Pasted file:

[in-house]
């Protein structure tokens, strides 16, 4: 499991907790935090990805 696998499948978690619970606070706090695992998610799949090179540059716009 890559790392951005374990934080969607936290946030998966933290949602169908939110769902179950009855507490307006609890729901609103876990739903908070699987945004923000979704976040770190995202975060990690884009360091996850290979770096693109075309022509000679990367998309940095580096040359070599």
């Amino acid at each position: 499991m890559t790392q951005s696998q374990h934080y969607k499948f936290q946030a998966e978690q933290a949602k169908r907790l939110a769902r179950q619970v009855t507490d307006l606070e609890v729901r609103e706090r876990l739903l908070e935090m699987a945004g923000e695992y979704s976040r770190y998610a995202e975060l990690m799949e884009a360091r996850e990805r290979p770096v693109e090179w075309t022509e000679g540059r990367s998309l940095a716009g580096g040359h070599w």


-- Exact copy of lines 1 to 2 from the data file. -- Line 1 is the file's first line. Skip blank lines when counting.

[in-house]
């Protein structure tokens, strides 16, 4: 499991907790935090990805 696998499948978690619970606070706090695992998610799949090179540059716009 890559790392951005374990934080969607936290946030998966933290949602169908939110769902179950009855507490307006609890729901609103876990739903908070699987945004923000979704976040770190995202975060990690884009360091996850290979770096693109075309022509000679990367998309940095580096040359070599």